Indeed, chief executive Carl Bass (below) suggested that with such an “infinitely scalable resource,” this game-changer is akin to dry cleaning: “How much do I want to pay?” He suggested that cloud computing is the future of how simulation will be done, among other highly complex tasks, and part of a new eco-system in which “you’re the center of computing and community and collaborators.” He termed it “mobile cloud and social all in one place,” and predicted that the iPad will replace the PC.
Not surprisingly, the concept of cloud rendering is being aggressively adopted in the entertainment industry by, among others, Atomic Fiction, the spinoff VFX company from Robert Zemeckis’ ImageMovers Digital. In fact, Atomic Fiction is currently doing the VFX for Zemeckis’ return to live action, Flight, using a workable and efficient model for cloud rendering on a project by project basis, according to co-founders Kevin Baillie and Ryan Tudhope, who were present at the summit.
As for the new versions of the popular DCC suite, Autodesk announced a direct link between Maya and MotionBuilder and crowd simulation in Softimage as a way of competing with Massive. In addition, more interoperability is being stressed among all their software programs and various bundles.
Marc Petit (below), Autodesk’s SVP of Media & Entertainment, reiterated the goal of finding new ways of standardizing and optimizing VFX workflows to “take full advantage of globally distributed production resources.” To that end, Autodesk is working with the major studios “to develop and package workflows that address these challenges.” Virtual production and 3-D are particularly earmarked to expand the storytelling and visual potential in a post-Avatar paradigm shift.
Among the highlights of this expanded interoperability:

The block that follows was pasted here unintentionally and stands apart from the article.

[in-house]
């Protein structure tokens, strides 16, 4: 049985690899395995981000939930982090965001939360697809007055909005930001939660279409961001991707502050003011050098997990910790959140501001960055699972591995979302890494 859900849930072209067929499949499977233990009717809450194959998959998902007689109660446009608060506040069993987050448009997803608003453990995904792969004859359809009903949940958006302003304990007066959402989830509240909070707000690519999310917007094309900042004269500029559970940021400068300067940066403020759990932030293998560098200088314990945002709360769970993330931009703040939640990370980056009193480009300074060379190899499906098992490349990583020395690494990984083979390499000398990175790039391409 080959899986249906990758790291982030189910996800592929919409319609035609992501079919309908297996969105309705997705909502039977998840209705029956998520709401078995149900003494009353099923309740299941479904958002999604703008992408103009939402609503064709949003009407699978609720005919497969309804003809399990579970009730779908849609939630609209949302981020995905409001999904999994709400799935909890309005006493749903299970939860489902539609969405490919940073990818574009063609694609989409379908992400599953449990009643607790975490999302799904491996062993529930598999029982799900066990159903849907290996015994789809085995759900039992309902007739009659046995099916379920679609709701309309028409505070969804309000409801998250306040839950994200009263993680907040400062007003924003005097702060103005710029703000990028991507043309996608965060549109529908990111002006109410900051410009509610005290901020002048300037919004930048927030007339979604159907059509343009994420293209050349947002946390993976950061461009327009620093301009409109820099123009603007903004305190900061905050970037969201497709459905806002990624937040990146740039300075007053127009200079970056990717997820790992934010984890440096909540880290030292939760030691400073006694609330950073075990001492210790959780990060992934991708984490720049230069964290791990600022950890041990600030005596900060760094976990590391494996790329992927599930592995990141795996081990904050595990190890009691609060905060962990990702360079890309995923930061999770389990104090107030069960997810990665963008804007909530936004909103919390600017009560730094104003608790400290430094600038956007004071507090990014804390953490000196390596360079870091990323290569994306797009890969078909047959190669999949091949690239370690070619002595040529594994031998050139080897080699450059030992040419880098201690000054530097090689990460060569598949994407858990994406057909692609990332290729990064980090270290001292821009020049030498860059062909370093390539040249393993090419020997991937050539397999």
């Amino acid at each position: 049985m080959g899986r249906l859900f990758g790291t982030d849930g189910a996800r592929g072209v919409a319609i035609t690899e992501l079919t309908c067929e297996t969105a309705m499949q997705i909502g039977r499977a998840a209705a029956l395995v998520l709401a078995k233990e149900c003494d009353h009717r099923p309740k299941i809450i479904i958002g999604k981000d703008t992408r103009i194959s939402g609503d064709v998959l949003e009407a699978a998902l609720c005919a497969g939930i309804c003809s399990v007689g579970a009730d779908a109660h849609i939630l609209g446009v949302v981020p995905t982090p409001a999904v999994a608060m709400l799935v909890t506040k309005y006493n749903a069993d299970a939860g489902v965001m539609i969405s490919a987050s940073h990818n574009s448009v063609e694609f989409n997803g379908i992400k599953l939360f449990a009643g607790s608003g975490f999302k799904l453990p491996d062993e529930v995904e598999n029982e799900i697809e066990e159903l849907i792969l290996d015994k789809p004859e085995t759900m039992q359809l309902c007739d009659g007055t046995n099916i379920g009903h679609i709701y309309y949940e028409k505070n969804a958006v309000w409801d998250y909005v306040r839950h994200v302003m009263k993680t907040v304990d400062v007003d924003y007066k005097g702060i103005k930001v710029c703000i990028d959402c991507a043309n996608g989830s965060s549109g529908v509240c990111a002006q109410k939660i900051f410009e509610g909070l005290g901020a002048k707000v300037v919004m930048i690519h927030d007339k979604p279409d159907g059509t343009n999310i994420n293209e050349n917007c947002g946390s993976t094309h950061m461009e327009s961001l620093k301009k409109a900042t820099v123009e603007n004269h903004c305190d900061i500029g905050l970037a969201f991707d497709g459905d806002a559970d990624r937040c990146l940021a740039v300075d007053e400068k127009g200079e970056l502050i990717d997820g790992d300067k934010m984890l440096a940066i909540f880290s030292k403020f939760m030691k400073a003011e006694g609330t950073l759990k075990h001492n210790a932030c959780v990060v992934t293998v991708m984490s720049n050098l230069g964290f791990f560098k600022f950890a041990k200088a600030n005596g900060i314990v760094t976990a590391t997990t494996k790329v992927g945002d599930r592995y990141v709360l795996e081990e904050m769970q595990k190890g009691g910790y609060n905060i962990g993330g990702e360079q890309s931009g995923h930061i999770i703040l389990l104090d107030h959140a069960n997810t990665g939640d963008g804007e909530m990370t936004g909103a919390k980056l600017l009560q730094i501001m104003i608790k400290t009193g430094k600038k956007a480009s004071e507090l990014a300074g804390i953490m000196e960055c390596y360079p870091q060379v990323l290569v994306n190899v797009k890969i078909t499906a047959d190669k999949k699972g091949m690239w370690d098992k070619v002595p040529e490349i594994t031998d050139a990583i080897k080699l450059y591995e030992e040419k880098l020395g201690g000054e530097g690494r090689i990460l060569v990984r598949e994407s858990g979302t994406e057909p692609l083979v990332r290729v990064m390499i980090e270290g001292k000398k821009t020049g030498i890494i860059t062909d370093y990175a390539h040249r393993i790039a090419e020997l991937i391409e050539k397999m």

– Live character streaming between MotionBuilder and Maya provides an efficient way to previsualize a retargeting result in the final Maya scene before transferring the data between applications.
– More consistent hotkeys make it easier for Maya artists to navigate viewports in the 3D suite applications, and help artists familiar with 3ds Max to get up to speed with Softimage faster.
– The enhanced, consistent F-Curve Editor within 3ds Max, Maya, Softimage, and MotionBuilder now offers consistent functionality, helping animators transition between these applications more smoothly.
Autodesk HumanIK Interoperability with CAT (Character Animation Toolkit) provides a single-step, round-trip workflow to transfer 3ds Max CAT bipedal characters between 3ds Max, Maya and MotionBuilder. Enhanced interoperability between Maya and 3ds Max enables artists to move 3D data between the applications in a single step.
All editions of the Autodesk Entertainment Creation Suites now also include Autodesk SketchBook Designer 2013 concept art software. This product enables artists to explore and present new ideas for characters, props, and environments using an intuitive hybrid paint and vector toolset.
Autodesk Maya 2013 delivers powerful new toolsets for dynamic simulation, animation and rendering that offer new levels of creativity, while everyday productivity enhancements help artists work faster. In addition, the Open Data initiative introduced in Maya 2013 offers tools to help facilitate parallel workflows and better complexity handling.
Autodesk 3ds Max 2013 delivers ActiveShade support in the NVIDIA iray renderer; a new render pass system; and enhanced interoperability with Adobe After Effects and Adobe Photoshop software. The 2013 version also offers new tools for motion graphics, 3D animation, and simulation.